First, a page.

Leaders in two scientific professions made bold and urgent statements about the need for systemic change in their fields. The American Psychological Association adopted a resolution apologizing for its role in systemic racism, recognizing that it had been “complicit in contributing to systemic inequities” and committing to ”immediate actions of remedy and repair, in addition to long-term actions.”
The Astro2020 Decadal Survey–a systematic assessment of priorities for the next decade–was also released last month. For the first time, astronomy assessed not only the field’s intellectual progress but also the state of the profession. It offered a comprehensive and integrated set of actions for overcoming “a systemic failure of the Profession to attract, retain, and advance diverse talent.”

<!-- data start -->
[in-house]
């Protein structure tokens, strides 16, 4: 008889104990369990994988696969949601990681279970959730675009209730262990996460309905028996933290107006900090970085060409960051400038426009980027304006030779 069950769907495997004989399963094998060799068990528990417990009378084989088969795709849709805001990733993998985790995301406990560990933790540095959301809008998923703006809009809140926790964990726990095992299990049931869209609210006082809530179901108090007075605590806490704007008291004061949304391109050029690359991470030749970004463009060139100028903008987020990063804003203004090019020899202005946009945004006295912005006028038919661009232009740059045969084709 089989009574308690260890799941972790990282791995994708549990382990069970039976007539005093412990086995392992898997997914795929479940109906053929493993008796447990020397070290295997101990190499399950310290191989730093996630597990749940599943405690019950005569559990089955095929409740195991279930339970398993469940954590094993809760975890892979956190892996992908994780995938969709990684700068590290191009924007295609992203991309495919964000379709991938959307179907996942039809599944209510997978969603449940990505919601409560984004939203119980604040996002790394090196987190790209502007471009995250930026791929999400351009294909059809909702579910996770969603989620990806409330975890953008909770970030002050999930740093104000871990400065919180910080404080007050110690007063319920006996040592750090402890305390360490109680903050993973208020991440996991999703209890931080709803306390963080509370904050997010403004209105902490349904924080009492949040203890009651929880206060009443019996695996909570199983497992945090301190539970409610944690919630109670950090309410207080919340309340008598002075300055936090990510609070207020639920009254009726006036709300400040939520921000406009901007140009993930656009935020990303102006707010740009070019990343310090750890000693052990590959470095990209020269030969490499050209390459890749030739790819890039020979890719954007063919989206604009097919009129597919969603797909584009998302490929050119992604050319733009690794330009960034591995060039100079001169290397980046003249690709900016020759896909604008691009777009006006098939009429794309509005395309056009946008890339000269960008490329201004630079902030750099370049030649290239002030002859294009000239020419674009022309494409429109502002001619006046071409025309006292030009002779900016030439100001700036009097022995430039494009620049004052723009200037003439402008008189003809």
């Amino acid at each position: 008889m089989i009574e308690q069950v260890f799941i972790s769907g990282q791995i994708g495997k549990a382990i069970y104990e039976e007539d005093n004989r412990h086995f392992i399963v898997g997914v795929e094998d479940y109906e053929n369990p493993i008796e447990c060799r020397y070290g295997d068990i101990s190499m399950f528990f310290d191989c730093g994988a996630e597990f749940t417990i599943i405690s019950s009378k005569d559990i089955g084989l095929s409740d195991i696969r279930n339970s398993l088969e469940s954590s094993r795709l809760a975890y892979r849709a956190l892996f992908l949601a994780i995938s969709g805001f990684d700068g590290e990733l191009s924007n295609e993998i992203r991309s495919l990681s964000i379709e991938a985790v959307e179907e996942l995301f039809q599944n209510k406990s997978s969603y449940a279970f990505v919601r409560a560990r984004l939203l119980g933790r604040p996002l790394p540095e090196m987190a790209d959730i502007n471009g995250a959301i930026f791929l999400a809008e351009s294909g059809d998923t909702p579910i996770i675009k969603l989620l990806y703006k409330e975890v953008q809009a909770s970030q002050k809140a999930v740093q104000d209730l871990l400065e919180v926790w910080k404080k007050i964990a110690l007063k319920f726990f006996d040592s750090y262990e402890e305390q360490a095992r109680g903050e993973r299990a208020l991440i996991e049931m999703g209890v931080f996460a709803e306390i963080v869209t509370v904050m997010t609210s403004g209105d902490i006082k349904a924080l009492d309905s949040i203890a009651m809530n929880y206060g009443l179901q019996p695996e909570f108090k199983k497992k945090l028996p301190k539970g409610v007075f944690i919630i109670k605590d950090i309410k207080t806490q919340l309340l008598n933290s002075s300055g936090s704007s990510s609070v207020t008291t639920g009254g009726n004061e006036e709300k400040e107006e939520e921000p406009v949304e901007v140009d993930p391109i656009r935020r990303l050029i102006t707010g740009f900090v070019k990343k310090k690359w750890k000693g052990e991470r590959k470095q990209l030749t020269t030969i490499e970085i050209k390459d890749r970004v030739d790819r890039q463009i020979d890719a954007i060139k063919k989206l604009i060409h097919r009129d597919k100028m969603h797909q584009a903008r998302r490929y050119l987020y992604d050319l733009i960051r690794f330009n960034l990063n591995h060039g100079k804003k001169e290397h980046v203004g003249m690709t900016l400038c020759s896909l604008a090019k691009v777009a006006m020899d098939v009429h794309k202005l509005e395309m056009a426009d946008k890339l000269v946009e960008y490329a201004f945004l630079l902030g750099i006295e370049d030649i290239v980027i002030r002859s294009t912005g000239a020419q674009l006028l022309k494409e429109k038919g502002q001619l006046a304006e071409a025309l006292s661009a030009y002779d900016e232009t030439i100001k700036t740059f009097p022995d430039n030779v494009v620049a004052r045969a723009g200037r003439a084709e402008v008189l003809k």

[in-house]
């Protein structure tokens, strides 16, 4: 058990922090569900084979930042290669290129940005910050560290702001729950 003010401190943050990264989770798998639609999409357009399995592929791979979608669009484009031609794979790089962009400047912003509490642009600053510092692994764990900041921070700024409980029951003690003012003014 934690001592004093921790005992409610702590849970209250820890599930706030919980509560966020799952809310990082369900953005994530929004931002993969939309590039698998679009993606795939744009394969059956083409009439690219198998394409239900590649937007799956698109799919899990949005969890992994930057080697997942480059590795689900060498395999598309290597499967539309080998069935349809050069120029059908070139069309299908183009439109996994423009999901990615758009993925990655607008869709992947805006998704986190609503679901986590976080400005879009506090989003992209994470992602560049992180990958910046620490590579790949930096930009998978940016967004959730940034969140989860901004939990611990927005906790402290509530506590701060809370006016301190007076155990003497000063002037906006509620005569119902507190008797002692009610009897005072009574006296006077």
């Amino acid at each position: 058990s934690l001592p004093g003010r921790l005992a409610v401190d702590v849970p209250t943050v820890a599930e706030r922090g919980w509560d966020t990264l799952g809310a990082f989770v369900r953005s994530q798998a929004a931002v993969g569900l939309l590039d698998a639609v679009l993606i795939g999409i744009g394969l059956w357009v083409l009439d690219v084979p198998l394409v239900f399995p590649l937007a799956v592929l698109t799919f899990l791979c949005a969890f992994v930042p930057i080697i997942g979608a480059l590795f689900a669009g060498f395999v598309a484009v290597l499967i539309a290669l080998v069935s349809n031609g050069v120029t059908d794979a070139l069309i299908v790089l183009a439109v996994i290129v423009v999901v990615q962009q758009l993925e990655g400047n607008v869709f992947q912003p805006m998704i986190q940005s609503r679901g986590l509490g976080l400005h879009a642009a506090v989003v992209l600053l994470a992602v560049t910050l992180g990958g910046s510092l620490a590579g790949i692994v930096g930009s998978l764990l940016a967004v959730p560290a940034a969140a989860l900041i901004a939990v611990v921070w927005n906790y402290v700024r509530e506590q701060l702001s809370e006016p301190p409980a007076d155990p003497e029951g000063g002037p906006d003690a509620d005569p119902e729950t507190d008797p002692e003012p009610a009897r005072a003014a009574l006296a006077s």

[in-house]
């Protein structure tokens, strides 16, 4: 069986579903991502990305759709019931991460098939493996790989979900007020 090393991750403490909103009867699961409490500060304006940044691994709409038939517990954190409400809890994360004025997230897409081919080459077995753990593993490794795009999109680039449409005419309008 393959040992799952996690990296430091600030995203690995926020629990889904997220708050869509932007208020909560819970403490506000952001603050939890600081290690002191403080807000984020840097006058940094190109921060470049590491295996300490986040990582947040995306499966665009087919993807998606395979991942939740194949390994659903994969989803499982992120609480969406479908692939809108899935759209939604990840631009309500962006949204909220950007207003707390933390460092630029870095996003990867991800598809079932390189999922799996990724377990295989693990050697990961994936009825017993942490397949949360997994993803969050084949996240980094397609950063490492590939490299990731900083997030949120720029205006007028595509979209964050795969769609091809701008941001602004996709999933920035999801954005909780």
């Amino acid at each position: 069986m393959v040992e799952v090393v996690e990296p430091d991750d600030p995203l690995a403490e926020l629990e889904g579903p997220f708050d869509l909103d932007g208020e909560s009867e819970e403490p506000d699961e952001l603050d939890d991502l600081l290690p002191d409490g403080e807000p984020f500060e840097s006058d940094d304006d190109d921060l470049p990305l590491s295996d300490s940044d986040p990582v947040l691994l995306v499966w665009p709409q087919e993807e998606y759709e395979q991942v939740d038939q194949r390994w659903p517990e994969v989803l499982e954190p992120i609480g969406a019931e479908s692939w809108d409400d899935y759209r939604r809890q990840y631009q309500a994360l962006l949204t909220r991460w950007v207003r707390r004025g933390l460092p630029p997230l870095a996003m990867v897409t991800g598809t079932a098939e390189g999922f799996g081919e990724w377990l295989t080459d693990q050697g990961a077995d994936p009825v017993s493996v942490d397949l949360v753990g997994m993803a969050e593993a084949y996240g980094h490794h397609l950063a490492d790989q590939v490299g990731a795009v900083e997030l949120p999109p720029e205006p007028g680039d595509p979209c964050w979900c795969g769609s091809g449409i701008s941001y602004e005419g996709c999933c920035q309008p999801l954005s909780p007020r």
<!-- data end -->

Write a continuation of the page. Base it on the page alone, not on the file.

From our vantage points as a leading scholar of equity in science and as the Alfred P. Sloan Foundation’s program director for diversity, equity, and inclusion (DEI) in STEM higher education, these ambitious visions for systemic change are promising. Without systemic change, efforts to remedy racism, sexism, and other forms of discrimination in the STEM fields will continue to occur at the margins, reinforcing the status quo. This is particularly true in STEM graduate education, where the next generation of scientists is socialized to norms, practices, and networks of knowledge production.
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